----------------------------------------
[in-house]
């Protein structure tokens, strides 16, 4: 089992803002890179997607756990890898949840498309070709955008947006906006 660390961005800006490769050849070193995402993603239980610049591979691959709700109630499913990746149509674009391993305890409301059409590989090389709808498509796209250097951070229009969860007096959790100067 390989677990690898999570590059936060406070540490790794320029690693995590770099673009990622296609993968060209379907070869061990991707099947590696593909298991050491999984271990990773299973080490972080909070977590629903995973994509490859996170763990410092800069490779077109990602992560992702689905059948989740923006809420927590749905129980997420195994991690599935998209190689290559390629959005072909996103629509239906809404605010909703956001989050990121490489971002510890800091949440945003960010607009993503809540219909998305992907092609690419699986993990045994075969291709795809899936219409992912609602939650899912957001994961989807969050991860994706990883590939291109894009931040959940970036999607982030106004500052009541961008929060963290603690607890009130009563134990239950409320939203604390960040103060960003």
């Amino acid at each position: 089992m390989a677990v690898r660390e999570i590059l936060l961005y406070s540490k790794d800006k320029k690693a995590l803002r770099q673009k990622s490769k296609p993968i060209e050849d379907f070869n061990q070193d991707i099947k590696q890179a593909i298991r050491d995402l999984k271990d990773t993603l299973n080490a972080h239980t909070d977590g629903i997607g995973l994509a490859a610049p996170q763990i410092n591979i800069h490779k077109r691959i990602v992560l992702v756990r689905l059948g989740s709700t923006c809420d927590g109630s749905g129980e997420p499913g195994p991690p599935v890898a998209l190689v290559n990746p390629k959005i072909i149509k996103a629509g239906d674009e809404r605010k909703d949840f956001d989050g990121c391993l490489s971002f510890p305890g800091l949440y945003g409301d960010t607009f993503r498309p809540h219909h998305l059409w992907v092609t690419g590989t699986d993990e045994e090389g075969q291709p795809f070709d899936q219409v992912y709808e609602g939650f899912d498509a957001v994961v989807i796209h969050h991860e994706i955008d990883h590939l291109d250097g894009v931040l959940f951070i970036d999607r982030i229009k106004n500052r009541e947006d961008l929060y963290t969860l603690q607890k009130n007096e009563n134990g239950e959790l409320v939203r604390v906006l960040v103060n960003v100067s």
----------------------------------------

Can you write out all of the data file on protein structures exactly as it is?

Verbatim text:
[in-house]
């Protein structure tokens, strides 16, 4: 089992803002890179997607756990890898949840498309070709955008947006906006 660390961005800006490769050849070193995402993603239980610049591979691959709700109630499913990746149509674009391993305890409301059409590989090389709808498509796209250097951070229009969860007096959790100067 390989677990690898999570590059936060406070540490790794320029690693995590770099673009990622296609993968060209379907070869061990991707099947590696593909298991050491999984271990990773299973080490972080909070977590629903995973994509490859996170763990410092800069490779077109990602992560992702689905059948989740923006809420927590749905129980997420195994991690599935998209190689290559390629959005072909996103629509239906809404605010909703956001989050990121490489971002510890800091949440945003960010607009993503809540219909998305992907092609690419699986993990045994075969291709795809899936219409992912609602939650899912957001994961989807969050991860994706990883590939291109894009931040959940970036999607982030106004500052009541961008929060963290603690607890009130009563134990239950409320939203604390960040103060960003």
């Amino acid at each position: 089992m390989a677990v690898r660390e999570i590059l936060l961005y406070s540490k790794d800006k320029k690693a995590l803002r770099q673009k990622s490769k296609p993968i060209e050849d379907f070869n061990q070193d991707i099947k590696q890179a593909i298991r050491d995402l999984k271990d990773t993603l299973n080490a972080h239980t909070d977590g629903i997607g995973l994509a490859a610049p996170q763990i410092n591979i800069h490779k077109r691959i990602v992560l992702v756990r689905l059948g989740s709700t923006c809420d927590g109630s749905g129980e997420p499913g195994p991690p599935v890898a998209l190689v290559n990746p390629k959005i072909i149509k996103a629509g239906d674009e809404r605010k909703d949840f956001d989050g990121c391993l490489s971002f510890p305890g800091l949440y945003g409301d960010t607009f993503r498309p809540h219909h998305l059409w992907v092609t690419g590989t699986d993990e045994e090389g075969q291709p795809f070709d899936q219409v992912y709808e609602g939650f899912d498509a957001v994961v989807i796209h969050h991860e994706i955008d990883h590939l291109d250097g894009v931040l959940f951070i970036d999607r982030i229009k106004n500052r009541e947006d961008l929060y963290t969860l603690q607890k009130n007096e009563n134990g239950e959790l409320v939203r604390v906006l960040v103060n960003v100067s």